Thursday, July 29, 2010
Right, you had a question. Although the Dear Rich staff once co-wrote a book about patenting art and entertainment and although we love our co-author's attempts at carving new worlds of patent protection, we can safely say that there is no way you can patent illustrations used in a book. You can, however, acquire copyright in the illustrations. And unless you are an employee, or you signed away rights, or you are co-authoring the book with your friend, you will likely retain the complete copyright to the illustrations without having to do anything. As for your "ideas," for illustrations, we're not sure what you mean but in general ideas can't be protected by copyright.
Posted by The Dear Rich Staff at 12:44 PM
Wednesday, July 28, 2010
Dear Rich: I have recently come across a patent filed by my Great Grandfather, and believe that the device may still be in use. How can I find out if I am owed royalties on the sale of this tool. Let's see, we start with the rule that patents granted before June 8, 1995 terminate 17 years from the date of issue; those filed on or after June 8, 1995 terminate 20 years after the filing date.
How old is great grand-dad? Okay, here's where the Dear Rich Staff needs to get out its calculator. If you're old enough to write us a letter, we're going to guess, you're at least 20, which means you were born by 1990. We'll guess your parents were at least 20 when they had you (so they were born at the earliest, around 1970). That puts your grandparents birth at 1950 and your great-grandparents at the earliest at 1930. (Of course, if much of this kind of supposing is silly since these estimations are also tied to child bearing ages and of course, that differs dramatically for men and women). Okay, so if your great grandfather was born as late as 1930, it's possible that if he invented something in his sixties (say after 1992), it might still have patent protection. More likely, everybody in your family is older than our lowball estimate and Great Grandpa's patent terminated long ago.
Does patent termination mean you don't get royalties? A license agreement for a patent should not extend beyond the life of the patent. However, it is sometimes possible to continue to receive royalties for non-patent license purposes--for example, to license a trademark or perhaps certain trade secrets associated with the invention. (Note, even these agreements are sometimes not enforced.) We're guessing this is all very hypothetical in your case and it's unlikely you are owed anything, but you will need to see the original agreements to confirm or deny that possibility.
Speaking of terminations. We keep waiting for someone to ask us a question about copyright termination so that we can link to this copyright termination calculator created by one of our readers. Check it out if you're attempting to evaluate the status of copyright termination rights.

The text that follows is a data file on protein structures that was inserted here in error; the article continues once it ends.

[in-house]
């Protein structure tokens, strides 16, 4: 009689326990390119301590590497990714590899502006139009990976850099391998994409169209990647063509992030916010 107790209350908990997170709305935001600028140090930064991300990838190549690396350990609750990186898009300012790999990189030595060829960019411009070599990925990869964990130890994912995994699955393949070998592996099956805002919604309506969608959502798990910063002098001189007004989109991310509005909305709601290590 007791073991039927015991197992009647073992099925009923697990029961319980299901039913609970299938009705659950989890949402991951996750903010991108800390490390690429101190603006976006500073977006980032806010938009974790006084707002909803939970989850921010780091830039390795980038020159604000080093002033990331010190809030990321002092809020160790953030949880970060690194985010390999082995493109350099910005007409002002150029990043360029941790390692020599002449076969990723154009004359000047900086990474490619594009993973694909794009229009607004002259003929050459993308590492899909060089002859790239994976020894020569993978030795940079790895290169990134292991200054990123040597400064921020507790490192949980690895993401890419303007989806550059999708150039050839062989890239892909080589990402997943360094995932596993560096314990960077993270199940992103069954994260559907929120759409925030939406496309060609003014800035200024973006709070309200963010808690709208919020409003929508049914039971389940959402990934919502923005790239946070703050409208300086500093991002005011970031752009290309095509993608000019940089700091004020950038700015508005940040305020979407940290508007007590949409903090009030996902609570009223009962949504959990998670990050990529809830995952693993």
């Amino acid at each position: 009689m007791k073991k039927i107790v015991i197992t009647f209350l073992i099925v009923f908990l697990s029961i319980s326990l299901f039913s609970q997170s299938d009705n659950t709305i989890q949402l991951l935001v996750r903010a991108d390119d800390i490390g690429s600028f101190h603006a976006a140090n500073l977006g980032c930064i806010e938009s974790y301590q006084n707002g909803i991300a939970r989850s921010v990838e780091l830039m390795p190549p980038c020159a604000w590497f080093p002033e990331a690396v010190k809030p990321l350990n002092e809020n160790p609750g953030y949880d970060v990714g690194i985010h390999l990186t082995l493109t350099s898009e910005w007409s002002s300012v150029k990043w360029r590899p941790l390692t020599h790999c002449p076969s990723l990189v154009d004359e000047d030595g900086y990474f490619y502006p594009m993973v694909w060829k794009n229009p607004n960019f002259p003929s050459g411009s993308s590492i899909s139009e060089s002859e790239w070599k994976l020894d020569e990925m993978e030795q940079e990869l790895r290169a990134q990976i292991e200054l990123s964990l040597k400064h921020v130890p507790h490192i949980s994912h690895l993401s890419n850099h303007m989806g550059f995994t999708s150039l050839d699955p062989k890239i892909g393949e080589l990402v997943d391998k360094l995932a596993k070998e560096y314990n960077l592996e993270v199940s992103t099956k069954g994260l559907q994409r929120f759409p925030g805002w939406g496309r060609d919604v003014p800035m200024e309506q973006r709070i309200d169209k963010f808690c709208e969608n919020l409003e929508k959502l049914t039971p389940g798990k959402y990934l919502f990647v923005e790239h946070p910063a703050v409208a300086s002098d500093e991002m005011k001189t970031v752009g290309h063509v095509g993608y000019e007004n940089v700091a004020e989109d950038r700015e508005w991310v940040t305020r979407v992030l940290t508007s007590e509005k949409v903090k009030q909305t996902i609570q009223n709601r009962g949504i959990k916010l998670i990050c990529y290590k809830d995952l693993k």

Posted by The Dear Rich Staff at 9:38 AM
Tuesday, July 27, 2010
Dear Rich: I have a question about a logo for my business. I just started a dog treat business and loved a public domain clip art picture of a dog. I flipped the picture, changed the color, added some shading on his ear, added hearts above his head and grass under his feet. I added my logo, too. I found the original image on the WP Clipart web site. I emailed the site author with a copy of my changes and asked if since it was public domain, could I use it commercially. He said yes. I am now wanting to trademark or copyright my logo. If so which one do I do: a trademark or copyright? The Dear Rich Staff -- who is wondering why we're getting so many dog-related questions these days -- reports that if you want to preserve the exclusive right to use this image with your dog treats, you'll need to (1) start using it in connection with the sale of your treats (that is, on the packaging or in the advertising) and then, if you have the budget, you should file a federal trademark registration. Assuming the image is truly public domain (and it looks that way from the source website), then the coast is clear. Keep in mind that anyone else can use the same dog as their trademark, as long as it is does not compete with you in the field of pet food and dog treats. As for copyright, you have a copyright in the version of the dog you created although anyone else is free to use the original without infringing your dog. By the way (insert FTC disclaimer), our employer is one of the few websites to offer help for dog owners and trademark owners.
Monday, July 26, 2010